Data to be read from one of the arrays 520, 522 is coupled to the column circuitry 550, 552 for one of the arrays 520, 522, respectively. The data is then coupled through a read data path 554 to a data output register 556. Data from the data output register 556 is coupled to a data bus 558 through data output buffers 559. Data to be written to one of the arrays 520, 522 is coupled from the data bus 558 to a data input register 560 through data input buffers 561 according to an embodiment of the invention. The data input register 560 then couples the write data to the column circuitry 550, 552 where they are transferred to one of the arrays 520, 522, respectively. A mask register 564 may be used to selectively alter the flow of data into and out of the column circuitry 550, 552, such as by selectively masking data to be read from the arrays 520, 522.
The above-described operation of the SDRAM 500 is controlled by a command decoder 568 responsive to command signals received on a control bus 570 though command input buffers 572 according to an embodiment of the invention. These high level command signals, which are typically generated by a memory controller (not shown), are a clock enable signal CKE*, a clock signal CLK, a chip select signal CS*, a write enable signal WE*, a row address strobe signal RAS*, and a column address strobe signal CAS*, which the “*” designating the signal as active low. Various combinations of these signals are registered as respective commands, such as a read command or a write command. The command decoder 568 generates a sequence of control signals responsive to the command signals to carry out the function (e.g., a read or a write) designated by each of the command signals. These command signals, and the manner in which they accomplish their respective functions, are conventional. Therefore, in the interest of brevity, a further explanation of these control signals will be omitted.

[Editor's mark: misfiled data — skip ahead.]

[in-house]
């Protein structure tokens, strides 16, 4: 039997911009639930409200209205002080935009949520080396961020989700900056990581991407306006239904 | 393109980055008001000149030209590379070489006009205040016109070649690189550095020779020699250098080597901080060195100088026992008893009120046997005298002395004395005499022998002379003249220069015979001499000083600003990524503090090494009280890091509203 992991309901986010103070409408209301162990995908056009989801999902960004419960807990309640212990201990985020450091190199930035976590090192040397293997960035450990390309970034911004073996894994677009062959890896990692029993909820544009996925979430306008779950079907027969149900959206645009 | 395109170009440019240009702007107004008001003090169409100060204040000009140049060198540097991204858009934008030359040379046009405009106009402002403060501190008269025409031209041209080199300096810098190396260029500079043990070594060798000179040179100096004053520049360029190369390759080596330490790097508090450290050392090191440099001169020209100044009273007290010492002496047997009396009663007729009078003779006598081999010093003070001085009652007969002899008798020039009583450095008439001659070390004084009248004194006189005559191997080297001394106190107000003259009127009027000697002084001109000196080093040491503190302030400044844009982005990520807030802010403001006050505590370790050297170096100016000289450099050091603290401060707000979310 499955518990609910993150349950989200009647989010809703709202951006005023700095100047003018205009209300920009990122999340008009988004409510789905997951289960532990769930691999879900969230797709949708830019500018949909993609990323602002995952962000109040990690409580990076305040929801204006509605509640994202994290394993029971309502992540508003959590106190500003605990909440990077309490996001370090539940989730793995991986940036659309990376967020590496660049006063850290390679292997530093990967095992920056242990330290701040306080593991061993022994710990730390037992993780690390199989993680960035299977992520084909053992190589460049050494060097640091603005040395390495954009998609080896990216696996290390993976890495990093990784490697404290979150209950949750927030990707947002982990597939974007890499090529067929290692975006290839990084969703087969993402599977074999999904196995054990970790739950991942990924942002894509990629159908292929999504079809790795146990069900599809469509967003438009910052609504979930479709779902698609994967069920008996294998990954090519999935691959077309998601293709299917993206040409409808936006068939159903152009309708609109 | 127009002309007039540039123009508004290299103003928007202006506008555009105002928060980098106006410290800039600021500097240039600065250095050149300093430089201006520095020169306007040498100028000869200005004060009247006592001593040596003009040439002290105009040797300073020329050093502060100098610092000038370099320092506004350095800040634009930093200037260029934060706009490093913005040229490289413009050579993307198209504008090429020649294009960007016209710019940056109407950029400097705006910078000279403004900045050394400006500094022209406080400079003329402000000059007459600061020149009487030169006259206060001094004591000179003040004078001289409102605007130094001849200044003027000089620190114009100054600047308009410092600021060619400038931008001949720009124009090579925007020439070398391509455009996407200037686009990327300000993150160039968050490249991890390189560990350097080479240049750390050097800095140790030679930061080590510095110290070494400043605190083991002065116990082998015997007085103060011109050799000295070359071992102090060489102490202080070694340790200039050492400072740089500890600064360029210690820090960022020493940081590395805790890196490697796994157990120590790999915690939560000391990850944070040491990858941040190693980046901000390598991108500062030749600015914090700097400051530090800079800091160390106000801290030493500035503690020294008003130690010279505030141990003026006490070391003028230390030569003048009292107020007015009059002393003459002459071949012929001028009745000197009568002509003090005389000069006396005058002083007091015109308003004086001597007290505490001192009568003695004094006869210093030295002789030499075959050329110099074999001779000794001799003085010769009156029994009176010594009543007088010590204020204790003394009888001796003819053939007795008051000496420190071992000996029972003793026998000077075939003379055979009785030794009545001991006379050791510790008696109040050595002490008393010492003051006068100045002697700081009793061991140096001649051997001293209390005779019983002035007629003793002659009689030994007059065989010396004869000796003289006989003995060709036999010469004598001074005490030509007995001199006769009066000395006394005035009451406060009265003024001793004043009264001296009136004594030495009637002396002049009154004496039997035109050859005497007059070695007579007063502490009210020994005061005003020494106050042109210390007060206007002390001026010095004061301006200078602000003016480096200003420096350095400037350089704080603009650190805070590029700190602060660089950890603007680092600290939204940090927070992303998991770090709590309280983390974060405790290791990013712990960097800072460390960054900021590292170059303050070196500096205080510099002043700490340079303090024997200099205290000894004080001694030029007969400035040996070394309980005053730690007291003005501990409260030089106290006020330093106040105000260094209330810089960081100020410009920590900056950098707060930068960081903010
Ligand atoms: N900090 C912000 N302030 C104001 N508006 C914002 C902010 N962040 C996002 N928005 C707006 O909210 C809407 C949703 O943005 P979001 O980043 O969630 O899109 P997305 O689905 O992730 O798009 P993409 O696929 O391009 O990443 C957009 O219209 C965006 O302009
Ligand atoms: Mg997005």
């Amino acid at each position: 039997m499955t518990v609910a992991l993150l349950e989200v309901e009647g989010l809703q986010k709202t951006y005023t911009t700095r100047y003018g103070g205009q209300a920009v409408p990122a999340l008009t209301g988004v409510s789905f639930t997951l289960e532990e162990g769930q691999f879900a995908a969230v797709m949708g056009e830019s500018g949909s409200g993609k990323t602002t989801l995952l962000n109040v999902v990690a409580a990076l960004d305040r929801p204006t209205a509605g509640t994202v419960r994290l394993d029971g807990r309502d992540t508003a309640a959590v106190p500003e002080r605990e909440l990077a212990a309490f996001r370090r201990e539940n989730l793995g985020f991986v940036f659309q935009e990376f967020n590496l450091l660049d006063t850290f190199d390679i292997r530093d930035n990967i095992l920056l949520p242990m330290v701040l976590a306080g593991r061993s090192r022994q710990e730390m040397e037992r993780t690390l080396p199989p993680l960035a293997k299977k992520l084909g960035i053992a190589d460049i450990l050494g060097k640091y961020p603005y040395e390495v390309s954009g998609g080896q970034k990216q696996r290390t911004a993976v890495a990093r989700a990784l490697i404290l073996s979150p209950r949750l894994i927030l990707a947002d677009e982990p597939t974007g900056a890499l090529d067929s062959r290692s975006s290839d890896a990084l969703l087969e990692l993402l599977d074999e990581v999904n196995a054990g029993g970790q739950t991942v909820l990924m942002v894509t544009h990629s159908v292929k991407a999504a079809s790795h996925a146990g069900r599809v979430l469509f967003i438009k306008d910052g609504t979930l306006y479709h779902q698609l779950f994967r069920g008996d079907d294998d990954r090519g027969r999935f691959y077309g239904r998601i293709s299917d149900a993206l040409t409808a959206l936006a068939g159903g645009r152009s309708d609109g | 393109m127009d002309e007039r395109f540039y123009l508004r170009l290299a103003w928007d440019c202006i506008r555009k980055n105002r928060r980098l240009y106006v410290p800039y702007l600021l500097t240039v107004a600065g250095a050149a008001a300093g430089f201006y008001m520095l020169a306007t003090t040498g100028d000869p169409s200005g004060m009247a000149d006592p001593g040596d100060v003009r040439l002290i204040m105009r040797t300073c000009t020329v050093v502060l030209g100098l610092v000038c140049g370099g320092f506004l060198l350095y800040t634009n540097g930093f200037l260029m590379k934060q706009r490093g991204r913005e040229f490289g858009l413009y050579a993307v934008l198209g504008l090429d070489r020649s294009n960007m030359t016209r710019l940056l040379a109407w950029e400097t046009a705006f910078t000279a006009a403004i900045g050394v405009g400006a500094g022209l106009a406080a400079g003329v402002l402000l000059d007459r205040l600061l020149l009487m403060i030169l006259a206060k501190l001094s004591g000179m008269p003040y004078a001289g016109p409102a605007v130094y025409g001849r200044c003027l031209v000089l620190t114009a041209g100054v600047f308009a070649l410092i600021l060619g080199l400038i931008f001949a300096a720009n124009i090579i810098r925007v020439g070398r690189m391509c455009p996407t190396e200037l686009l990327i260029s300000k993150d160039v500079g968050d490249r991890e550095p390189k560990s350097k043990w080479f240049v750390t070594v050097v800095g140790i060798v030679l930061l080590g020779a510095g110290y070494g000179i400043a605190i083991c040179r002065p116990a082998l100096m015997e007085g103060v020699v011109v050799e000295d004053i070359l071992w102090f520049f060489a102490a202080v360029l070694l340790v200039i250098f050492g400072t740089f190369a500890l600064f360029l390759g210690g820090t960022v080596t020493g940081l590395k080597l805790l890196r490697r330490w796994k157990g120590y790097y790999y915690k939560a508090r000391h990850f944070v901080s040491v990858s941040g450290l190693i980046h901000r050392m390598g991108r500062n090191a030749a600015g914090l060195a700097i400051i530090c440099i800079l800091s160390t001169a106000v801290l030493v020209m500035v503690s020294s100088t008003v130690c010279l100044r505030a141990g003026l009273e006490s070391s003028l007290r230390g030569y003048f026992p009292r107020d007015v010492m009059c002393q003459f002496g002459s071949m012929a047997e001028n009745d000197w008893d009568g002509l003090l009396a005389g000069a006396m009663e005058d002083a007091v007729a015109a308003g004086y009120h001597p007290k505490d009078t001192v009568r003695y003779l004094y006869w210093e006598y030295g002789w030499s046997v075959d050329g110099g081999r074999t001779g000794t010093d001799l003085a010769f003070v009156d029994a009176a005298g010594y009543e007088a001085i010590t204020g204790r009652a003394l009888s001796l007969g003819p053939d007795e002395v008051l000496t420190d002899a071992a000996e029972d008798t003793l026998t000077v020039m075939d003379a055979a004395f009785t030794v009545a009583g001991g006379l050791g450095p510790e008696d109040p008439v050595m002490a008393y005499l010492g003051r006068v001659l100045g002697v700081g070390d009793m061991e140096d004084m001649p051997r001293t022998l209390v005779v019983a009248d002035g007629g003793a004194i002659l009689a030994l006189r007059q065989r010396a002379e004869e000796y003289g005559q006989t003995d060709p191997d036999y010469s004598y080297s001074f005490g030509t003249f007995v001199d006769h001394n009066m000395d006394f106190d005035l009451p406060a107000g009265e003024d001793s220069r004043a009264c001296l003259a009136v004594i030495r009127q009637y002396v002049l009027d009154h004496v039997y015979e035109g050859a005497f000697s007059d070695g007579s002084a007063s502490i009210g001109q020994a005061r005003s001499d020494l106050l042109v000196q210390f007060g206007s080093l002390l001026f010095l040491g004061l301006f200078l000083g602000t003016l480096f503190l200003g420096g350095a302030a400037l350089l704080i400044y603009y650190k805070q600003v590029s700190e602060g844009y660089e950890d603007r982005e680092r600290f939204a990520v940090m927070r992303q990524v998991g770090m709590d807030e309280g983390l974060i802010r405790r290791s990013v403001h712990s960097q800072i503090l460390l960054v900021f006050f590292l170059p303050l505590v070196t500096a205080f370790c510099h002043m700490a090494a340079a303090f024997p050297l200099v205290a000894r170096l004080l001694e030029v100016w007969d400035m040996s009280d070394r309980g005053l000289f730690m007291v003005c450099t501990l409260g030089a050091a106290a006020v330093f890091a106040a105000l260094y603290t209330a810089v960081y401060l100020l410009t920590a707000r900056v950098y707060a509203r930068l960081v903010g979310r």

Although, the memory device illustrated in FIG. 5 is a synchronous dynamic random access memory (“SDRAM”) 500 that includes the buffer 400 according to an embodiment of the invention, the buffer 400 can be used in other types of memory devices, as well as other types of digital devices.